It must have seemed like a good idea at the time–a little-noticed section of the 2008 federal farm bill did away with the 10-year statute of limitations on debts to the government, and the feds set up an infrastructure to take these debts out of individual taxpayers’ refunds. Sounds reasonable enough if the debts were incurred by the taxpayer during their adult life, but that isn’t always what happened.
The Social Security Administration sought overpayments from the ’50s and ’60s, made to people who are now deceased. Dead recipient? No problem: the Social Security Administration would simply start with the recipient’s oldest child, find any siblings with income who were owed tax refunds, and go down the line, taking their tax refunds until the debt was satisfied.
In some cases, the government couldn’t even prove to the ostensible debtors who had received an overpayment in the first place. They also didn’t do anything sensible like send letters to living relatives of the person who received an overpayment so they could straighten out the issue before having their tax refunds taken away.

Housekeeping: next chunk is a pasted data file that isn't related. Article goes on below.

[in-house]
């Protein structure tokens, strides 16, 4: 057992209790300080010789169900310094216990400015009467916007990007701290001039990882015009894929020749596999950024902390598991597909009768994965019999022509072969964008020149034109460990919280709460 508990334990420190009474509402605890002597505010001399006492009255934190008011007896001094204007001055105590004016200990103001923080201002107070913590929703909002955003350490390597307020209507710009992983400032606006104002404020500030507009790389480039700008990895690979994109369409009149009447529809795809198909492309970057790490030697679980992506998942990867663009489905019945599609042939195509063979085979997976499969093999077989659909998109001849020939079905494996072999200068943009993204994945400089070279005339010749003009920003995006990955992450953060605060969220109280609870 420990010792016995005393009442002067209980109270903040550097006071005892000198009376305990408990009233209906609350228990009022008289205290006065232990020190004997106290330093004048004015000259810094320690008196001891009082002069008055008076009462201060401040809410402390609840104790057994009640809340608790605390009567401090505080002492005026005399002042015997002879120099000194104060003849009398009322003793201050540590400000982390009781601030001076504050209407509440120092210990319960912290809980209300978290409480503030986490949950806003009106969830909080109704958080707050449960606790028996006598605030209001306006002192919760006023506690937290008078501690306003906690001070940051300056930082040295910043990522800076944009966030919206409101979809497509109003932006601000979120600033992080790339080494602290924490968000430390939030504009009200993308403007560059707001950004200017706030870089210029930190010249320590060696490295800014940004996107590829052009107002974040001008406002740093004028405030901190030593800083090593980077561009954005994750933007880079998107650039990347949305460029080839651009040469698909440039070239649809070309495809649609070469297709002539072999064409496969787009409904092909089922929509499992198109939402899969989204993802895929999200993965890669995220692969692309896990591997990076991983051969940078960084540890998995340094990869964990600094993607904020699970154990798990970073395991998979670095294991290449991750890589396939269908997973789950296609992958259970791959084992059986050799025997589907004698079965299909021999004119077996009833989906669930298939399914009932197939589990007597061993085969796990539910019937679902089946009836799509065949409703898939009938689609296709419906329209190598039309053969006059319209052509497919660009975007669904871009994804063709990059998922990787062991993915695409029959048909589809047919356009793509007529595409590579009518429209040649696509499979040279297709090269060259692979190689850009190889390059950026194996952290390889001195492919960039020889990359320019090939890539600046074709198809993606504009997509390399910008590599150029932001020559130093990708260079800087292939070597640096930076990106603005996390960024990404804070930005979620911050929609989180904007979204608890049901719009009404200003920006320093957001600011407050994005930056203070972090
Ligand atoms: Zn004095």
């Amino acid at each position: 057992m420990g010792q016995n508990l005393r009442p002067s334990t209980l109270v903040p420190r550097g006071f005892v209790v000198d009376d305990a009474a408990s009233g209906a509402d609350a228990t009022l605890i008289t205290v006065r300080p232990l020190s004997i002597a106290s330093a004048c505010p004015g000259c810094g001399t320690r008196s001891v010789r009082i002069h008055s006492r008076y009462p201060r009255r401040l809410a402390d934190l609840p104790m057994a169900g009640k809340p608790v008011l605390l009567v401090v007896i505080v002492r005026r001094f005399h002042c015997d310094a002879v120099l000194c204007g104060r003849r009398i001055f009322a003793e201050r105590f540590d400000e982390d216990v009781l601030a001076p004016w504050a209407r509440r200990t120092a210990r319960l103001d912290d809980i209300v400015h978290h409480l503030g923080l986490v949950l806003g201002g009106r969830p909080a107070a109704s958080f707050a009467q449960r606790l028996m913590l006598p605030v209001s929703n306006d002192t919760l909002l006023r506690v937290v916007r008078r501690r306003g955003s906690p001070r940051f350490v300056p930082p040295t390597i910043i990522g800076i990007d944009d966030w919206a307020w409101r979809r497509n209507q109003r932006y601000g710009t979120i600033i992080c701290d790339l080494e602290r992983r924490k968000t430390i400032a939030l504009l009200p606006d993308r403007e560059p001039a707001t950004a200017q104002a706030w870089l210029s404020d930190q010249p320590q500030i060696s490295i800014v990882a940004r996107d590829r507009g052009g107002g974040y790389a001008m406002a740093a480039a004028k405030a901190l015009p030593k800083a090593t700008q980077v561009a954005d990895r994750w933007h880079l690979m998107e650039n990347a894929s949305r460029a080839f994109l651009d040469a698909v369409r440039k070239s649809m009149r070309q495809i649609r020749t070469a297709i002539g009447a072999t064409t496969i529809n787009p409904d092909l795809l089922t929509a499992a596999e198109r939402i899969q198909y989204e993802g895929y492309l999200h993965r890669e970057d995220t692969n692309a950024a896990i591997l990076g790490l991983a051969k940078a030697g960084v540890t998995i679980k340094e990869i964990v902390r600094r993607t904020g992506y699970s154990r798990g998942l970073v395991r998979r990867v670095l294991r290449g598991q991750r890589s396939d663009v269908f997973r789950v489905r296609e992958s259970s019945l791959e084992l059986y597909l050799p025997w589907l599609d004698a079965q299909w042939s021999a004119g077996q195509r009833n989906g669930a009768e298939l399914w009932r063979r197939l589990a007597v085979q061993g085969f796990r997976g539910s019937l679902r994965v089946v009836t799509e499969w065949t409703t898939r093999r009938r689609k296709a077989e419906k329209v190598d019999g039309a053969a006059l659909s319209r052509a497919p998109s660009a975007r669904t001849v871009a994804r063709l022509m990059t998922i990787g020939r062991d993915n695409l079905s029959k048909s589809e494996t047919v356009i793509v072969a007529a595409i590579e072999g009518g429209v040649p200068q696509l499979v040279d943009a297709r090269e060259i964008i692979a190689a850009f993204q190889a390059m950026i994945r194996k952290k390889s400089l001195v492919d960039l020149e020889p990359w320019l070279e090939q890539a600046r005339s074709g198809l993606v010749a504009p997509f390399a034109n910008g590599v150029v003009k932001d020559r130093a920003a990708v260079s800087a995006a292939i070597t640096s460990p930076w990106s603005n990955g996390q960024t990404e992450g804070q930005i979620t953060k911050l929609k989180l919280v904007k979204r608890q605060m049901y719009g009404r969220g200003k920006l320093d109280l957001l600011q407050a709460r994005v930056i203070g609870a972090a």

Good news: the Washington Post reports that the government has responded to taxpayers’ reasonable outrage at this program. Acting Social Security Commissioner Carolyn Colvin released a statement yesterday explaining that they’ll stop sending the names of intergenerational deadbeats over to the Treasury Department:
I have directed an immediate halt to further referrals under the Treasury Offset Program to recover debts owed to the agency that are 10 years old and older pending a thorough review of our responsibility and discretion under the current law.
Well, that’s good. Maybe they should have looked into that whole “responsibility and discretion” thing before using this program to retrieve overpayments from the ’60s.